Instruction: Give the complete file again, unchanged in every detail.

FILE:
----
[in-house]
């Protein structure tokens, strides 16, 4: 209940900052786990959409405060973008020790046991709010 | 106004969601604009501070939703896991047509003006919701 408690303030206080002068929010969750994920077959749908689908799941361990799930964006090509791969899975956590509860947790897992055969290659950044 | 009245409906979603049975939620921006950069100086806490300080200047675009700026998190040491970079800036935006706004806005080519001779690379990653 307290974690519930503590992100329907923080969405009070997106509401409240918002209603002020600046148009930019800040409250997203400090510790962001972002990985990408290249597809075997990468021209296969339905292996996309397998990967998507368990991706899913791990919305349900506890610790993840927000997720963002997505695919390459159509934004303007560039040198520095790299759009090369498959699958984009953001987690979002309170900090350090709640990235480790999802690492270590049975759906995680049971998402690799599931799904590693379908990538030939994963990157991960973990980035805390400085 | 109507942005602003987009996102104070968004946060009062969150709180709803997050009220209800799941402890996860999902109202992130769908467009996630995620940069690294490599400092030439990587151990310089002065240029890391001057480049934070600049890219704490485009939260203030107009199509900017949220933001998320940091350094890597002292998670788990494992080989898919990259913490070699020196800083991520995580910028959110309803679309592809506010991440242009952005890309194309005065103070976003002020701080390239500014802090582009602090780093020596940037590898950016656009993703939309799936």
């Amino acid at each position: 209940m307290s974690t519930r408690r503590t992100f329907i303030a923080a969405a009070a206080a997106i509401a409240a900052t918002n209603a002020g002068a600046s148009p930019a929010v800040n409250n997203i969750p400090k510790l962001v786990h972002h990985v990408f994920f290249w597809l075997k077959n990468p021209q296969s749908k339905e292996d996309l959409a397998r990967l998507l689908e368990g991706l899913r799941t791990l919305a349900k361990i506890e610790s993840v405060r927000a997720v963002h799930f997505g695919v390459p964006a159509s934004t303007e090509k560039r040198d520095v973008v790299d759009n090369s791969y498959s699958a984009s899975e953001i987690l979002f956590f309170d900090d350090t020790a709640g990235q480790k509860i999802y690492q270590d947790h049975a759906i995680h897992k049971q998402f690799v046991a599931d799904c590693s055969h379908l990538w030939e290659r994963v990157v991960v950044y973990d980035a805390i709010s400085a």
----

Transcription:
[in-house]
């Protein structure tokens, strides 16, 4: 209940900052786990959409405060973008020790046991709010 | 106004969601604009501070939703896991047509003006919701 408690303030206080002068929010969750994920077959749908689908799941361990799930964006090509791969899975956590509860947790897992055969290659950044 | 009245409906979603049975939620921006950069100086806490300080200047675009700026998190040491970079800036935006706004806005080519001779690379990653 307290974690519930503590992100329907923080969405009070997106509401409240918002209603002020600046148009930019800040409250997203400090510790962001972002990985990408290249597809075997990468021209296969339905292996996309397998990967998507368990991706899913791990919305349900506890610790993840927000997720963002997505695919390459159509934004303007560039040198520095790299759009090369498959699958984009953001987690979002309170900090350090709640990235480790999802690492270590049975759906995680049971998402690799599931799904590693379908990538030939994963990157991960973990980035805390400085 | 109507942005602003987009996102104070968004946060009062969150709180709803997050009220209800799941402890996860999902109202992130769908467009996630995620940069690294490599400092030439990587151990310089002065240029890391001057480049934070600049890219704490485009939260203030107009199509900017949220933001998320940091350094890597002292998670788990494992080989898919990259913490070699020196800083991520995580910028959110309803679309592809506010991440242009952005890309194309005065103070976003002020701080390239500014802090582009602090780093020596940037590898950016656009993703939309799936």
């Amino acid at each position: 209940m307290s974690t519930r408690r503590t992100f329907i303030a923080a969405a009070a206080a997106i509401a409240a900052t918002n209603a002020g002068a600046s148009p930019a929010v800040n409250n997203i969750p400090k510790l962001v786990h972002h990985v990408f994920f290249w597809l075997k077959n990468p021209q296969s749908k339905e292996d996309l959409a397998r990967l998507l689908e368990g991706l899913r799941t791990l919305a349900k361990i506890e610790s993840v405060r927000a997720v963002h799930f997505g695919v390459p964006a159509s934004t303007e090509k560039r040198d520095v973008v790299d759009n090369s791969y498959s699958a984009s899975e953001i987690l979002f956590f309170d900090d350090t020790a709640g990235q480790k509860i999802y690492q270590d947790h049975a759906i995680h897992k049971q998402f690799v046991a599931d799904c590693s055969h379908l990538w030939e290659r994963v990157v991960v950044y973990d980035a805390i709010s400085a």